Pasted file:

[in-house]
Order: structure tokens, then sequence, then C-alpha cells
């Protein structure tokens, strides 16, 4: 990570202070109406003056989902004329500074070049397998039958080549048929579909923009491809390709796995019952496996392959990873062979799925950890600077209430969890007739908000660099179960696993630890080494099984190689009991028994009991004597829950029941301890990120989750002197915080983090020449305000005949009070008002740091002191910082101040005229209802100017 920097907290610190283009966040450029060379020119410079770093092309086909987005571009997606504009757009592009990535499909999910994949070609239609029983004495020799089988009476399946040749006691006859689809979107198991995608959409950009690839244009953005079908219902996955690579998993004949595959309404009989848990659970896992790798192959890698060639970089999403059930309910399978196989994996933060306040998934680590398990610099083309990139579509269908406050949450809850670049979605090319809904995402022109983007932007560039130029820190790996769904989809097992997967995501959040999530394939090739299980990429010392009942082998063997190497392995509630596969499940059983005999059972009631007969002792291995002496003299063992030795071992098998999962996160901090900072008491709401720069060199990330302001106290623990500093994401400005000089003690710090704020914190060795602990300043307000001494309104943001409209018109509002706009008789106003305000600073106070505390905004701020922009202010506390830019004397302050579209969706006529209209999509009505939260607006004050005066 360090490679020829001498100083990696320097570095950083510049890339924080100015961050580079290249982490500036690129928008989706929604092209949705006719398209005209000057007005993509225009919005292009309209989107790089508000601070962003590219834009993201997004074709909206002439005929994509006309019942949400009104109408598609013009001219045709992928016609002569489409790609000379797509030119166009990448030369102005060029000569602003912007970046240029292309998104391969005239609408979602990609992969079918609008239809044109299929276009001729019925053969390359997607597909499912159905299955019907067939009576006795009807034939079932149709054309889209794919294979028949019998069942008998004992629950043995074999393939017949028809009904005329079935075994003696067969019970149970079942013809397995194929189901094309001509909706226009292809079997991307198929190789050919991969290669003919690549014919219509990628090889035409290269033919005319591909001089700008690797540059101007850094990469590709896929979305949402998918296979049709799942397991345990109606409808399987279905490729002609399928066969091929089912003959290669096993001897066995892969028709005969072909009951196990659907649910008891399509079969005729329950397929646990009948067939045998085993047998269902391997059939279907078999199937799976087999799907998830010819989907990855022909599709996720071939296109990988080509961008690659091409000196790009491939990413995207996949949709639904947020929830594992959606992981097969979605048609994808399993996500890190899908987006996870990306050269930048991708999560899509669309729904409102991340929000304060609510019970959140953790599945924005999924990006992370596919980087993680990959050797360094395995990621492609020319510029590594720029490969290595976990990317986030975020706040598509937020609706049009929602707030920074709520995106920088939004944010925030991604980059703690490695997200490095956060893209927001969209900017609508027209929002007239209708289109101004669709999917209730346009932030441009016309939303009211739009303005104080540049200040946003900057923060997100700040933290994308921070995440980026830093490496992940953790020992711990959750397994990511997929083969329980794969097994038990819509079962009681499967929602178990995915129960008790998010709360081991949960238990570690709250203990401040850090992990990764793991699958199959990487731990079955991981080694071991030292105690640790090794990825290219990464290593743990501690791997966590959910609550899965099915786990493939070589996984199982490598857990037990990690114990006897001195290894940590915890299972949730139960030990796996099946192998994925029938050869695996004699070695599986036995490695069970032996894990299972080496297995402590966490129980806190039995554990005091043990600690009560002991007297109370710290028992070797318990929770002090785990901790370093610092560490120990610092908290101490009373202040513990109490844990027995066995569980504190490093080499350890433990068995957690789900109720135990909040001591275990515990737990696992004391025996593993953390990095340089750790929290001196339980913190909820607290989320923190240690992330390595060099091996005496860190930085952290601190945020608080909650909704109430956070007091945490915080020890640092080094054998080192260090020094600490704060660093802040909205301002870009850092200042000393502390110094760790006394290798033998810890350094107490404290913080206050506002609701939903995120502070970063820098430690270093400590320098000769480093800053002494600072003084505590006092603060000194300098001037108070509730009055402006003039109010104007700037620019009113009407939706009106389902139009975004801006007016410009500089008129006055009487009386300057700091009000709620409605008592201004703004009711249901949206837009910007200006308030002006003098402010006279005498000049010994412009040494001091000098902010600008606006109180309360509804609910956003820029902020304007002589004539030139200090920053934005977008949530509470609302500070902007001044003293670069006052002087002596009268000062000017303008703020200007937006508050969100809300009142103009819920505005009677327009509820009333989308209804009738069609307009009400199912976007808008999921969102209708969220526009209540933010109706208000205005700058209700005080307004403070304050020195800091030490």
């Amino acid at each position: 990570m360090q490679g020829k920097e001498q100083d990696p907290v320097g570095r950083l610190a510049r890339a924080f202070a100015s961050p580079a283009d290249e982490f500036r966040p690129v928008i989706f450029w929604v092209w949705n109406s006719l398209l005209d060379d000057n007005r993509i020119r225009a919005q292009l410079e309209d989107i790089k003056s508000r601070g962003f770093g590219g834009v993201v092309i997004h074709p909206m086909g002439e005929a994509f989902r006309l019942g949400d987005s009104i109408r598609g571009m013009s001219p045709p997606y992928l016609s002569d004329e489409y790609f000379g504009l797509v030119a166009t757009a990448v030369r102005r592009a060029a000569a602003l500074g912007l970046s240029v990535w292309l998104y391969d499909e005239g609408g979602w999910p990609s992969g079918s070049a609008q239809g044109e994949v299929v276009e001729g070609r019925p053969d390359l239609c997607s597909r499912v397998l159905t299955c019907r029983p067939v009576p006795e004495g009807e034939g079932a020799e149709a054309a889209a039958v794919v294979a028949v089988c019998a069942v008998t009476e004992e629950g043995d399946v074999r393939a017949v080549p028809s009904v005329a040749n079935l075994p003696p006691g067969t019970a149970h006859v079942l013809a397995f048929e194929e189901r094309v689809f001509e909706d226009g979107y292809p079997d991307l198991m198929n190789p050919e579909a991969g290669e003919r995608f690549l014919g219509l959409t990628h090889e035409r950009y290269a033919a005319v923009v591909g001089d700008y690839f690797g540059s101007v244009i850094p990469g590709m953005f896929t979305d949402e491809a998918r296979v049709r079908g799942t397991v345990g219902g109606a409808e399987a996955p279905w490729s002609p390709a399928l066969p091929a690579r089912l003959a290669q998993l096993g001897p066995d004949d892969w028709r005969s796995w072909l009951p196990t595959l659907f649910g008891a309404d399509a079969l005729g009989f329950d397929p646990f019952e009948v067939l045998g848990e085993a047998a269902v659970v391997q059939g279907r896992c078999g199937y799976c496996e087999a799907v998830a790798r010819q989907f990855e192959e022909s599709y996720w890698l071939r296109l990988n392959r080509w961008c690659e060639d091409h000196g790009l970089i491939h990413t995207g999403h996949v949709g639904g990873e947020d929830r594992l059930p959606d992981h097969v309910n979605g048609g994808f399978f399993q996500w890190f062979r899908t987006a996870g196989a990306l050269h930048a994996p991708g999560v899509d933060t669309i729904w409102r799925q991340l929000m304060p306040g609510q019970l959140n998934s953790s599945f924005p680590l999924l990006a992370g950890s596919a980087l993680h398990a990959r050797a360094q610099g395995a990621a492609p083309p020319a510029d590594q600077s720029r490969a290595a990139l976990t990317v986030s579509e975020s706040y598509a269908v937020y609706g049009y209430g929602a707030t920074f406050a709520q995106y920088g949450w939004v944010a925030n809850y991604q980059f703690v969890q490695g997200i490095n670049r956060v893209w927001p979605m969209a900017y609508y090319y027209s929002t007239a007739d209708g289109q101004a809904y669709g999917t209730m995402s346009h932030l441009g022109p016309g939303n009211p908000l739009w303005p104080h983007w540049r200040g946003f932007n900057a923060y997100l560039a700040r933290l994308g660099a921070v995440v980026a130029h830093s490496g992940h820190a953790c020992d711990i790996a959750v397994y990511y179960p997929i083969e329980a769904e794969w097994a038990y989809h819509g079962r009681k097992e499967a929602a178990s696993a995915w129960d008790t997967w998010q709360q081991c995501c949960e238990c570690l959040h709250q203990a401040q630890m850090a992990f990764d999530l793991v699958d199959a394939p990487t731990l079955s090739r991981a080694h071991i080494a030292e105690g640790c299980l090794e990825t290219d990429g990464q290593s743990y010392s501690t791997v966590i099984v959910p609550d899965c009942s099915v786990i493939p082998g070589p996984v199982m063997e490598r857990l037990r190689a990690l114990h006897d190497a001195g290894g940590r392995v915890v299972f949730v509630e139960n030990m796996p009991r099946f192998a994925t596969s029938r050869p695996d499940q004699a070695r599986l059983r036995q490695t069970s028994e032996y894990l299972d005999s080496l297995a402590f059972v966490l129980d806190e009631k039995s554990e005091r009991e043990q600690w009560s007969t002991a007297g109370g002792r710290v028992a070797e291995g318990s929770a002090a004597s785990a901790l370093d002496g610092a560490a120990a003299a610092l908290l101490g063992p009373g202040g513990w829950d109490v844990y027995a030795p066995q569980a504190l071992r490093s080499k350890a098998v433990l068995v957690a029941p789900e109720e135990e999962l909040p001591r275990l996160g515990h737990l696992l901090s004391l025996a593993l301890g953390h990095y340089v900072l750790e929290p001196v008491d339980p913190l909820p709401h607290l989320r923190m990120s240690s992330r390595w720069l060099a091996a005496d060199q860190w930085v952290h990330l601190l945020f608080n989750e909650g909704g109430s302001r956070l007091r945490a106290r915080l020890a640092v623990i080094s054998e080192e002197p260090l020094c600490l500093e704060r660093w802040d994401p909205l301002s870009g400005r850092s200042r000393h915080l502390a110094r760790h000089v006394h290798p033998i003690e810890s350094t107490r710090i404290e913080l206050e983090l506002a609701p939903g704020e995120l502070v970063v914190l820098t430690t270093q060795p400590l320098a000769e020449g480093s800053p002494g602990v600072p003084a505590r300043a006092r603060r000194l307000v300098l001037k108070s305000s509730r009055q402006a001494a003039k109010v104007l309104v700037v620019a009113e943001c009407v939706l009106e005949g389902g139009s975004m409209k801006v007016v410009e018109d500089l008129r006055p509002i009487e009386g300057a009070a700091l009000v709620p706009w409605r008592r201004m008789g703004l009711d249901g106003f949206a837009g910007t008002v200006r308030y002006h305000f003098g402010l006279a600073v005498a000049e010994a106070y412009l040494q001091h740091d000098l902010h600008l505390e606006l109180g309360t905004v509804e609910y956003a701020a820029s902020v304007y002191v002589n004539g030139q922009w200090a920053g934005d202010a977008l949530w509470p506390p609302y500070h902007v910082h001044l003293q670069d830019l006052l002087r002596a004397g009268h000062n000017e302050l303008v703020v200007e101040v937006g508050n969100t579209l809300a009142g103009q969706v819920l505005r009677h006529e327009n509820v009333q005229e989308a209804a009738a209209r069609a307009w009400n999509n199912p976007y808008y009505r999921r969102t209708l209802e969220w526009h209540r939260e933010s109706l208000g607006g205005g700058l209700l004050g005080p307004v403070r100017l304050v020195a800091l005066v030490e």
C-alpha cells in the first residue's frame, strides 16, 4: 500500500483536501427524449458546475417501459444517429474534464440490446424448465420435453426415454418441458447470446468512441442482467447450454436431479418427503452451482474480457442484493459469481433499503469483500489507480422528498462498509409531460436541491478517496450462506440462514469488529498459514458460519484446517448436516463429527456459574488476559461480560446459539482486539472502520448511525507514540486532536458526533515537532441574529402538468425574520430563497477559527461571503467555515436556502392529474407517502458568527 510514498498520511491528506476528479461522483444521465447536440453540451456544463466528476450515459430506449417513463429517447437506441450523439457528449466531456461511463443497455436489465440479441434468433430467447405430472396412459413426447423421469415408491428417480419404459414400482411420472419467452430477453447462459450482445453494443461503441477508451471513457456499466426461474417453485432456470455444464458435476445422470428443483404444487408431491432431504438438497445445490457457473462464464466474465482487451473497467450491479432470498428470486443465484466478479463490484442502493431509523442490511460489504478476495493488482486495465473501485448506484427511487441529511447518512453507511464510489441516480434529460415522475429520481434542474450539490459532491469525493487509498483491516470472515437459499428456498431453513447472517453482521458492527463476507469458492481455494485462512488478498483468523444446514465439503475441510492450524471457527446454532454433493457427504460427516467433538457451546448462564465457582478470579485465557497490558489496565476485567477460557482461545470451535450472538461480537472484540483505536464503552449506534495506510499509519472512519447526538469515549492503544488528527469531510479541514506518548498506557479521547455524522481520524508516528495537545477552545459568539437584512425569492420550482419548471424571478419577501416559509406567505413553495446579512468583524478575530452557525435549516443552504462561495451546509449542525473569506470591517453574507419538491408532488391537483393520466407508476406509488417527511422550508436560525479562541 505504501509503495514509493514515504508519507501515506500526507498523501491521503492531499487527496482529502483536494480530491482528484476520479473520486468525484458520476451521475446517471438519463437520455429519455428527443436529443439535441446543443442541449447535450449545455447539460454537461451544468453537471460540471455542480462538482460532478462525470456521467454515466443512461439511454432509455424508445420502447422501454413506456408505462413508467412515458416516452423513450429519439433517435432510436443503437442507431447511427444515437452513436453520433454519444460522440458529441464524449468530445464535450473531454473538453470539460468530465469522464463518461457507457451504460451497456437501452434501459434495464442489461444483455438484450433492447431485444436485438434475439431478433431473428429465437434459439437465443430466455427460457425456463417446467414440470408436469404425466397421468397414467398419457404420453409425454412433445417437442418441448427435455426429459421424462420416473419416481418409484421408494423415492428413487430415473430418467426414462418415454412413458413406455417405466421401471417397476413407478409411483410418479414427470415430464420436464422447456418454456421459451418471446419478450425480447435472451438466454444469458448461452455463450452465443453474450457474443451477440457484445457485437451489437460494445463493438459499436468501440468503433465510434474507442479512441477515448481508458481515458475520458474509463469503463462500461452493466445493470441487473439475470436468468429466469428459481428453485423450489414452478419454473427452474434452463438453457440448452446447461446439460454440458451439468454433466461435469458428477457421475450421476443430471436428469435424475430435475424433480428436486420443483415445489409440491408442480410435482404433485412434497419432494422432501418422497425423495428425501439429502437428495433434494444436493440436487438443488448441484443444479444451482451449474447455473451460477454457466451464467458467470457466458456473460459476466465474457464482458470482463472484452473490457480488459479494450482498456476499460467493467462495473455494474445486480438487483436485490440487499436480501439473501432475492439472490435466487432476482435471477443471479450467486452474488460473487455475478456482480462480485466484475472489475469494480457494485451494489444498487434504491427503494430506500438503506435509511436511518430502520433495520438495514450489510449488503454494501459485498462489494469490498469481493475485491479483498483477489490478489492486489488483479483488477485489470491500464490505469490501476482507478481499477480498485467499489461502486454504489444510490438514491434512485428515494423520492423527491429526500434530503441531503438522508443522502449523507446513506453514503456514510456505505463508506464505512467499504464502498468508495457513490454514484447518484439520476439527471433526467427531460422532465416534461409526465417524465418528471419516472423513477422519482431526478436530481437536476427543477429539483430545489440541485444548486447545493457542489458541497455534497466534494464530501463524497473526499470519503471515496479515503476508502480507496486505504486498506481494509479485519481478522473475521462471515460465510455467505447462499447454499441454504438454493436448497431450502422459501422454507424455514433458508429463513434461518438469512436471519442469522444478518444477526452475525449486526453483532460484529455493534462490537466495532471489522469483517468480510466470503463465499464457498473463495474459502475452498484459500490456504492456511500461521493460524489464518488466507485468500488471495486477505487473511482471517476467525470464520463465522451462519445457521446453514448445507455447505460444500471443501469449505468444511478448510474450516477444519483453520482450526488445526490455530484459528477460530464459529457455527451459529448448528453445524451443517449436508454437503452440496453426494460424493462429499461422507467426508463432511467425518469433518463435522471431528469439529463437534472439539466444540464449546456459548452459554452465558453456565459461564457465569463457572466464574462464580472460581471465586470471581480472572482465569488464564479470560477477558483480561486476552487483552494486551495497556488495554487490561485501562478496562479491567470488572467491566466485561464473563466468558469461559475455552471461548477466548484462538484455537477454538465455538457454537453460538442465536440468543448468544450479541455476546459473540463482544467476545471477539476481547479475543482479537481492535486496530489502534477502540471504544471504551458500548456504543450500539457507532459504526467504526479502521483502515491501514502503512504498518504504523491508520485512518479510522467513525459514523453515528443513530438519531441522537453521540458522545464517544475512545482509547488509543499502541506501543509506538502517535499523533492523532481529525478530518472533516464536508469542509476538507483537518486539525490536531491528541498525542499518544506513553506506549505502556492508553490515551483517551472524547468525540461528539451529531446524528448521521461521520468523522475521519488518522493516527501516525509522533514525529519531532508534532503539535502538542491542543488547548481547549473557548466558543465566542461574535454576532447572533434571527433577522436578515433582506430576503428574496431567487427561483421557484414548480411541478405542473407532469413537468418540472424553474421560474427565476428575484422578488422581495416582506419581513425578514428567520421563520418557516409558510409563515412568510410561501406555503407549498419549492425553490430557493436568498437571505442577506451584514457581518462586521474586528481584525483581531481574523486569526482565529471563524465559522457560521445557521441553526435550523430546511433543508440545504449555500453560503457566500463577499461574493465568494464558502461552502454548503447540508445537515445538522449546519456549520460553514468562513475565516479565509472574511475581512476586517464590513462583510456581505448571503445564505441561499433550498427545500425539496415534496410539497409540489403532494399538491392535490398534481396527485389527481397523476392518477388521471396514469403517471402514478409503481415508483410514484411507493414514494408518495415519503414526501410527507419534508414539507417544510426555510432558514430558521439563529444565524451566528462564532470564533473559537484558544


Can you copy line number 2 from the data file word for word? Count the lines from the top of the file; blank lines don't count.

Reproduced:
Order: structure tokens, then sequence, then C-alpha cells